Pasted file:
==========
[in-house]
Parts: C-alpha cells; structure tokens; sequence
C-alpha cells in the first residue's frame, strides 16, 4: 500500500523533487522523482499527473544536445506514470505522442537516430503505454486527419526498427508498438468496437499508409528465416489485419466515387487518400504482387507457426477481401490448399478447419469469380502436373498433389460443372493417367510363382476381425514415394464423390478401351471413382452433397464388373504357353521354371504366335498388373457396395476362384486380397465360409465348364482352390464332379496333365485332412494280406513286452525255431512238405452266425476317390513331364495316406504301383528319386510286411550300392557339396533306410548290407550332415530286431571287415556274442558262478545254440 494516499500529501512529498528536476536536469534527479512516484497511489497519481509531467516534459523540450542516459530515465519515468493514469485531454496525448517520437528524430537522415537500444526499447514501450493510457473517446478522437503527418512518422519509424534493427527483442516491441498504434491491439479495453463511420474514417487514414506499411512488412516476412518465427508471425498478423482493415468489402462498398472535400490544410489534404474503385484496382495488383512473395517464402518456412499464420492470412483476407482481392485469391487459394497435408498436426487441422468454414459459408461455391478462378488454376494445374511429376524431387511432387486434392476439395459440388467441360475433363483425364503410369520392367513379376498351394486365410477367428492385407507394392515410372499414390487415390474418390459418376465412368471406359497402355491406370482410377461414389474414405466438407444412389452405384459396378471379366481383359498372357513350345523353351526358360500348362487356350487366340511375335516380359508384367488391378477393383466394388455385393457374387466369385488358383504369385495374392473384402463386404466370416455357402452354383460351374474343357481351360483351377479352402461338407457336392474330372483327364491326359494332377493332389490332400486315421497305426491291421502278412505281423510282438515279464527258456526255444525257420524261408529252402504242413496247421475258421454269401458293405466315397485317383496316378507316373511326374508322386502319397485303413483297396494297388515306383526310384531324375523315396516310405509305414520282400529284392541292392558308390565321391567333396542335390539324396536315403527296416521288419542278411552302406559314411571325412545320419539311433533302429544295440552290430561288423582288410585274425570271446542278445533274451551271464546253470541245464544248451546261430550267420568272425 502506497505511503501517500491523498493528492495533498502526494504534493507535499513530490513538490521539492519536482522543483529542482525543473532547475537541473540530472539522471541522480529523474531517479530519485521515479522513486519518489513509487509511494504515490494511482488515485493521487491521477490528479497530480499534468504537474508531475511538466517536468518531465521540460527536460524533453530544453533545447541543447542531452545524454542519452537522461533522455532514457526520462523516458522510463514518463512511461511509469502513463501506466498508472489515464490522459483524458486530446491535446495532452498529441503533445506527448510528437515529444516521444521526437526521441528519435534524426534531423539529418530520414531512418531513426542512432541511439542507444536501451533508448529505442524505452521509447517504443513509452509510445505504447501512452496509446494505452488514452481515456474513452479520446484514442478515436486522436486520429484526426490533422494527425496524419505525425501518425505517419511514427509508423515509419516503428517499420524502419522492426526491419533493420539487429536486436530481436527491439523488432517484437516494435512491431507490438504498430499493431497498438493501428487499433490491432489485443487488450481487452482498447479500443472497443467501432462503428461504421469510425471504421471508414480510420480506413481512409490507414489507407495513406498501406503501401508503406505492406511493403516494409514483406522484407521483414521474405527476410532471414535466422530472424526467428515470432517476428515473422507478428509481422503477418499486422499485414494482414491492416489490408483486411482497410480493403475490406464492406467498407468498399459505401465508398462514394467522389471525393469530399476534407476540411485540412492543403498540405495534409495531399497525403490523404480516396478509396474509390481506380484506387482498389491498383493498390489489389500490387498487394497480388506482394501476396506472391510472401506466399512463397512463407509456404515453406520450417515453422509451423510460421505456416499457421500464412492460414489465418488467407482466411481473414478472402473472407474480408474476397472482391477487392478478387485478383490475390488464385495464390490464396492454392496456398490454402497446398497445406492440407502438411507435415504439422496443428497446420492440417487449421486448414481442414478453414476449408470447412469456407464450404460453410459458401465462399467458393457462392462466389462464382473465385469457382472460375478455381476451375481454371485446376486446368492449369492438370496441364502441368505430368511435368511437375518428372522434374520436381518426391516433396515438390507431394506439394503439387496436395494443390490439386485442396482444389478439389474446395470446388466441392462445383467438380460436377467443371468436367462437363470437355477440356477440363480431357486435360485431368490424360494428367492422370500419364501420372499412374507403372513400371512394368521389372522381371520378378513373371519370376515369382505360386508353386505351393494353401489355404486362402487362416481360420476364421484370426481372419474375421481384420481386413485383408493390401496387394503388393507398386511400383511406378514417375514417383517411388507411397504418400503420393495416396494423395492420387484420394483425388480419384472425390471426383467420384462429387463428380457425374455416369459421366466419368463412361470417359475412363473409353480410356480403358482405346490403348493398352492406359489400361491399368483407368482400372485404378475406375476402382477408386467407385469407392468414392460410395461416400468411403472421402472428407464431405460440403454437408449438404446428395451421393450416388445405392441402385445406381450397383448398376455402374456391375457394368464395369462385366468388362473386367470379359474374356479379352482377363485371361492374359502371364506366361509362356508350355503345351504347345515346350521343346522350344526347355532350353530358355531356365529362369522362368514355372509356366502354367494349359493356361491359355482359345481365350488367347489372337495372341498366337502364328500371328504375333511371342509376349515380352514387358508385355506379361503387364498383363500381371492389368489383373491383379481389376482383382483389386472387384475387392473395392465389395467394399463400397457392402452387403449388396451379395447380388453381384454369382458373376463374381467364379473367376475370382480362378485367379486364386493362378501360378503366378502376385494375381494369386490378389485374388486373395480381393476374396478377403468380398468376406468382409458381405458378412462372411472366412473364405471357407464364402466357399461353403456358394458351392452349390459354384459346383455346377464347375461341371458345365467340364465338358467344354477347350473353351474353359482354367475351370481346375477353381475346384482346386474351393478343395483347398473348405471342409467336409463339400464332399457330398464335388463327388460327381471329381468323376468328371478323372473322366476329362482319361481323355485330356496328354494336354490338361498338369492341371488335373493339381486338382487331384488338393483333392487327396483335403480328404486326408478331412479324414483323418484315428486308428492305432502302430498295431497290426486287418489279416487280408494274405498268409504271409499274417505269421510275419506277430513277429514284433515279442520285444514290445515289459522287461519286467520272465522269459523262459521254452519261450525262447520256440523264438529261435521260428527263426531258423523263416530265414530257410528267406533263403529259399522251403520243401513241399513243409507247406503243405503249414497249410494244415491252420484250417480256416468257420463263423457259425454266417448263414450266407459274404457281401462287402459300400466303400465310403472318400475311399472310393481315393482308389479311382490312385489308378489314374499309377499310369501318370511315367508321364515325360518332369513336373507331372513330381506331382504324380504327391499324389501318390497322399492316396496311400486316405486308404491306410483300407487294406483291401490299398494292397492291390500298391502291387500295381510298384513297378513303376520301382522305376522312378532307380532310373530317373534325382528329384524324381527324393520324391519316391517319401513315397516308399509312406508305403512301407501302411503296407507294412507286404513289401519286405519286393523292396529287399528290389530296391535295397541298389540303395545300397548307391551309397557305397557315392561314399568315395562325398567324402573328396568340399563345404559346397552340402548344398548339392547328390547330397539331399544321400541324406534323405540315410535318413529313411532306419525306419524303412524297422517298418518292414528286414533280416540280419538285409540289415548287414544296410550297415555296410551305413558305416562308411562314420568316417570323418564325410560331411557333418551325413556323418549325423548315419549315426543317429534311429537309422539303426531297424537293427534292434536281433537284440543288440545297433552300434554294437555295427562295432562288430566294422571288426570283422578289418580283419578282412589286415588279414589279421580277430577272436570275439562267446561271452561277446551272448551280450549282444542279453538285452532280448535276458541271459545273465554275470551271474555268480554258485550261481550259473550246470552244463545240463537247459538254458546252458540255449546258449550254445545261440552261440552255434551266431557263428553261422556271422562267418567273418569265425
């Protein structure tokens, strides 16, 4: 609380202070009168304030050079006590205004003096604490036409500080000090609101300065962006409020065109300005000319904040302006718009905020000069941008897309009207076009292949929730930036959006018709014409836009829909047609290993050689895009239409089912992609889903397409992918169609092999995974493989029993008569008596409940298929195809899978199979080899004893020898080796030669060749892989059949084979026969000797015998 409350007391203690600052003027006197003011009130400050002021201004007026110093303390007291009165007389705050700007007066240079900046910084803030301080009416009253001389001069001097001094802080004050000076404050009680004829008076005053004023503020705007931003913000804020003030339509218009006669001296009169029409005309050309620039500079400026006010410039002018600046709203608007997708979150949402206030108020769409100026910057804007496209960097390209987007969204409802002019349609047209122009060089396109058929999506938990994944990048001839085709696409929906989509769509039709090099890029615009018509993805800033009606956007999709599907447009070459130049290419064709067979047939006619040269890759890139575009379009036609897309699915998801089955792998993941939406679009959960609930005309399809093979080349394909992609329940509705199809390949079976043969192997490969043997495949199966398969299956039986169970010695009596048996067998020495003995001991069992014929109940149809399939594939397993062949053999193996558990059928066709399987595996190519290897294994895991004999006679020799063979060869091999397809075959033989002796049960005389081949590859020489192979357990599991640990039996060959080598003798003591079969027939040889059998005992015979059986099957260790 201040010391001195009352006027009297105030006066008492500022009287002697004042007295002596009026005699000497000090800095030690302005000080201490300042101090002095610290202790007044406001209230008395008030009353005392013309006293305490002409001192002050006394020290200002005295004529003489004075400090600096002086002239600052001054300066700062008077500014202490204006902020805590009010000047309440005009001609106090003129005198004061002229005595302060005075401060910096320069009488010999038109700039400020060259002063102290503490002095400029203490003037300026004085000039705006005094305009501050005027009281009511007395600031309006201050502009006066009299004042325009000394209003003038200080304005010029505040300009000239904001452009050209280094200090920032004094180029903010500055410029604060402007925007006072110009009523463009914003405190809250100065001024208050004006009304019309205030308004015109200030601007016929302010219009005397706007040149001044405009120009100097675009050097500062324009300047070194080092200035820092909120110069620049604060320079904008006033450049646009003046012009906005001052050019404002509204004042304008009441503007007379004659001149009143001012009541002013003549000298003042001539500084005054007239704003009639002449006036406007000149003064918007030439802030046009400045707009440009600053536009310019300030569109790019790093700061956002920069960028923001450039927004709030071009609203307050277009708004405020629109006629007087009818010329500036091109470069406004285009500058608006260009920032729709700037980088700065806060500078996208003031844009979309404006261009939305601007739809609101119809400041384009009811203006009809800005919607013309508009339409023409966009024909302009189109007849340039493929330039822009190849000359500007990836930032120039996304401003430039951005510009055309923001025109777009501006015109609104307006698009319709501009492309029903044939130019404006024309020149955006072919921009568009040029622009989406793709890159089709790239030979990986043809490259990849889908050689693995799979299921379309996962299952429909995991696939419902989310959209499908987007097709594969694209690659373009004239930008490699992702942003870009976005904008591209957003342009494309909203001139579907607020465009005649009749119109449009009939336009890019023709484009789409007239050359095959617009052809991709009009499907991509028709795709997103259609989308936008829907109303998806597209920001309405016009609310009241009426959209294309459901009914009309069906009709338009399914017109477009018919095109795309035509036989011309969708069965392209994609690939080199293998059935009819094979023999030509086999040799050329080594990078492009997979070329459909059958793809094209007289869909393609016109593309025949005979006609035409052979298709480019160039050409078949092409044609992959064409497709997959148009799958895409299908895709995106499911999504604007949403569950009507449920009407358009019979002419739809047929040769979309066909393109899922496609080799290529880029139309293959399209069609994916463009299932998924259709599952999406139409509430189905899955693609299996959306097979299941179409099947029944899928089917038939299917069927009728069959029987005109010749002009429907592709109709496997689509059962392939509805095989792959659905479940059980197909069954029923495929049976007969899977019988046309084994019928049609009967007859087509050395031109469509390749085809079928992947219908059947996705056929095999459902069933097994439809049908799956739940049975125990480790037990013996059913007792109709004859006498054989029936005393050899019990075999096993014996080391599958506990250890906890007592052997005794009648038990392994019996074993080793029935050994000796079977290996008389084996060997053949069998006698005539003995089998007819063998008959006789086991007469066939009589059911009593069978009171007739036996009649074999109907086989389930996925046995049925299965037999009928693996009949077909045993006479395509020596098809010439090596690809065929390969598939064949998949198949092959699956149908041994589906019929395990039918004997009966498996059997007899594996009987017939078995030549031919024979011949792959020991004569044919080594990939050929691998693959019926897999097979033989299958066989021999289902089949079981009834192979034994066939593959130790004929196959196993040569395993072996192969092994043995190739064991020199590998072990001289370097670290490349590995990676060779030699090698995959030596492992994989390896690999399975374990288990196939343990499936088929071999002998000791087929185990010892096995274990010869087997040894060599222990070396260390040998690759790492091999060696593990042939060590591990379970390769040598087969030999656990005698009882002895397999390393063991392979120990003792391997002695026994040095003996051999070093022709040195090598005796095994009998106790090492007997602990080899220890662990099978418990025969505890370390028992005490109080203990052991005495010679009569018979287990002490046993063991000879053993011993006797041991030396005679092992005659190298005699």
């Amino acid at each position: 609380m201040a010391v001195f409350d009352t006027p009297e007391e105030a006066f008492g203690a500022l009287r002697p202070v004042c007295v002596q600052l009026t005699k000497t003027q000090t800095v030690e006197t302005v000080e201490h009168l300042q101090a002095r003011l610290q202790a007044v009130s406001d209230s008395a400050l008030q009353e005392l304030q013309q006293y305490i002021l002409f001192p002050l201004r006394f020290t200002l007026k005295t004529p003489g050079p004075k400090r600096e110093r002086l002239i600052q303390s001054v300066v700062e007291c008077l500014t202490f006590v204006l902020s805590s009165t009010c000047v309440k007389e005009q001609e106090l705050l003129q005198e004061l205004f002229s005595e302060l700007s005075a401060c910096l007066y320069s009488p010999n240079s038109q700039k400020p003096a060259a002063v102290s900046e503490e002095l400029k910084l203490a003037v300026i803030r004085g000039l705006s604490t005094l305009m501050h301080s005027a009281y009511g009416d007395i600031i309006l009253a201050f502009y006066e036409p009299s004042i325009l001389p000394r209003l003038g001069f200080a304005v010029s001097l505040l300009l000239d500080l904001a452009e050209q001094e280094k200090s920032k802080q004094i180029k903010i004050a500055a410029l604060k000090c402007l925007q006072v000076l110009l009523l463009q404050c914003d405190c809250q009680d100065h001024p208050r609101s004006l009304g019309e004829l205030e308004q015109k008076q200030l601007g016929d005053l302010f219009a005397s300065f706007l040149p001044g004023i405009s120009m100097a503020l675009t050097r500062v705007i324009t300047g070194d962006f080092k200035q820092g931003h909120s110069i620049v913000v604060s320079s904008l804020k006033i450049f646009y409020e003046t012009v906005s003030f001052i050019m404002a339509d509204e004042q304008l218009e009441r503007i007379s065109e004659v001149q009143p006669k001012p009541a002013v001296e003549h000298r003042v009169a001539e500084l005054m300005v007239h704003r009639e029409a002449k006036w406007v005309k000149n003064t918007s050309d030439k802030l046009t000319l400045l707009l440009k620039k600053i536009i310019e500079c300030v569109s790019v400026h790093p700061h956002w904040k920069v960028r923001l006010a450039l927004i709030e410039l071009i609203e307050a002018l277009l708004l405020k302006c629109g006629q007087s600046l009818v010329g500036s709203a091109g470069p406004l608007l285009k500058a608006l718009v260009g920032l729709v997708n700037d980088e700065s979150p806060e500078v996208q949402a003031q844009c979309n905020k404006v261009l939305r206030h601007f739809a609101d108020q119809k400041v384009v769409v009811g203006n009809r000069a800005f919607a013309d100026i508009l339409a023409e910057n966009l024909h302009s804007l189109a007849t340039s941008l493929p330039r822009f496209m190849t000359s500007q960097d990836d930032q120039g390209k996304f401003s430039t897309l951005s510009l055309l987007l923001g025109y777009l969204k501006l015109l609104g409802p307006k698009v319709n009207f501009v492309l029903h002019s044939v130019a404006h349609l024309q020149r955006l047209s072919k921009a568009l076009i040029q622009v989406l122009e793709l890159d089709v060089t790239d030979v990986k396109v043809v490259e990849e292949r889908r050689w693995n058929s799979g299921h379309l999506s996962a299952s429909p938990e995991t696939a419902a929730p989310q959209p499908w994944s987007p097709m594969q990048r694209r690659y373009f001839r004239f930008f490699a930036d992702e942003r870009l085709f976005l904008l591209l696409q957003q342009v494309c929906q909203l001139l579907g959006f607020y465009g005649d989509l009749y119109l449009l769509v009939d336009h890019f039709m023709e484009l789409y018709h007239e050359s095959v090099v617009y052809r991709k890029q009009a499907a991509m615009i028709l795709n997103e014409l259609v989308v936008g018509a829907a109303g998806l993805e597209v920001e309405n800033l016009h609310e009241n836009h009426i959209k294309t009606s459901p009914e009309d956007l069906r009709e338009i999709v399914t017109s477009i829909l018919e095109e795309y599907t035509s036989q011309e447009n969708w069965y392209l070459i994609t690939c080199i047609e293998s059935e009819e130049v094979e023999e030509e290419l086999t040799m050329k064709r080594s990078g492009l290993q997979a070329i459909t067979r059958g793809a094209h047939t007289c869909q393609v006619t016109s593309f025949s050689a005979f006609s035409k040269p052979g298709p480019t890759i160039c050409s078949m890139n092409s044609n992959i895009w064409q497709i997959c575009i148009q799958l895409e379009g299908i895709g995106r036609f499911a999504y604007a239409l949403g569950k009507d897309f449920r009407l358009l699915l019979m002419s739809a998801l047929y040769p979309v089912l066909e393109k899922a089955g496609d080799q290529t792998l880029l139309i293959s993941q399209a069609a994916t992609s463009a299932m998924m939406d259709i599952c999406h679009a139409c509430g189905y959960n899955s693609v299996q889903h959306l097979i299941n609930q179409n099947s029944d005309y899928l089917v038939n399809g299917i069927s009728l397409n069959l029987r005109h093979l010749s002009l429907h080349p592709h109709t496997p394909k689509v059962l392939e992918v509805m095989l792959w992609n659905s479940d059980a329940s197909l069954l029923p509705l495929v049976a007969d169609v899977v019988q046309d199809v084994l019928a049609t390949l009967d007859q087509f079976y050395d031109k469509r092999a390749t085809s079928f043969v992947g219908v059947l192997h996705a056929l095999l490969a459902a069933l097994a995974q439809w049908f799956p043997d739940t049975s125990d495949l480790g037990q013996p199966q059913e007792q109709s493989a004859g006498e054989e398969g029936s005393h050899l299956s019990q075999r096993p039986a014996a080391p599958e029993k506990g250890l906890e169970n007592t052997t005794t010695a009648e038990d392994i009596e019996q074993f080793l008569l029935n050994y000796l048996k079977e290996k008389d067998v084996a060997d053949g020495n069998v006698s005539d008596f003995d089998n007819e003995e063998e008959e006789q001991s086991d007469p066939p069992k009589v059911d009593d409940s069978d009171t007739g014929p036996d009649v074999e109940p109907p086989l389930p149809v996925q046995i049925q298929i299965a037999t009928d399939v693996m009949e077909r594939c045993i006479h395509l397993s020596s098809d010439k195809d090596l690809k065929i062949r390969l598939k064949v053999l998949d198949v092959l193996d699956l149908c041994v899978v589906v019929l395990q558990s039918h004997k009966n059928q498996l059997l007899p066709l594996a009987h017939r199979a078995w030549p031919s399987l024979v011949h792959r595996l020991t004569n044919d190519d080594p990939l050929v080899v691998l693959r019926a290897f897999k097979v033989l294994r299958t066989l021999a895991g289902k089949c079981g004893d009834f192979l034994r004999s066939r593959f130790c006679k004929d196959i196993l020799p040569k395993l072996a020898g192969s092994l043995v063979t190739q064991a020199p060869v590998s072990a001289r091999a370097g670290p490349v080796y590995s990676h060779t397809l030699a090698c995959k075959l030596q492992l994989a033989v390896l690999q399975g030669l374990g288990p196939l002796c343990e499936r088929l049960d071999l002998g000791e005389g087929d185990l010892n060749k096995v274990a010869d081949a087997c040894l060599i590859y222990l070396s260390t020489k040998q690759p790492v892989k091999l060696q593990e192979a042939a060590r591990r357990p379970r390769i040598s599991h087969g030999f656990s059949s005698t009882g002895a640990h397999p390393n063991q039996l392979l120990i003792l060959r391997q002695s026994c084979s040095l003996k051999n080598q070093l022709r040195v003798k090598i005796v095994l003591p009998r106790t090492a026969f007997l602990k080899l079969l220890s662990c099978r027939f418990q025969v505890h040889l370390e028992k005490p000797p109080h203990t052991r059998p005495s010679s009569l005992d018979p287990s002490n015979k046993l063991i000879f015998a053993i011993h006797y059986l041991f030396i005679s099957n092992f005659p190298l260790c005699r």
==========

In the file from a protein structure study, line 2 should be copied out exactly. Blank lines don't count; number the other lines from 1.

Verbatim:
Parts: C-alpha cells; structure tokens; sequence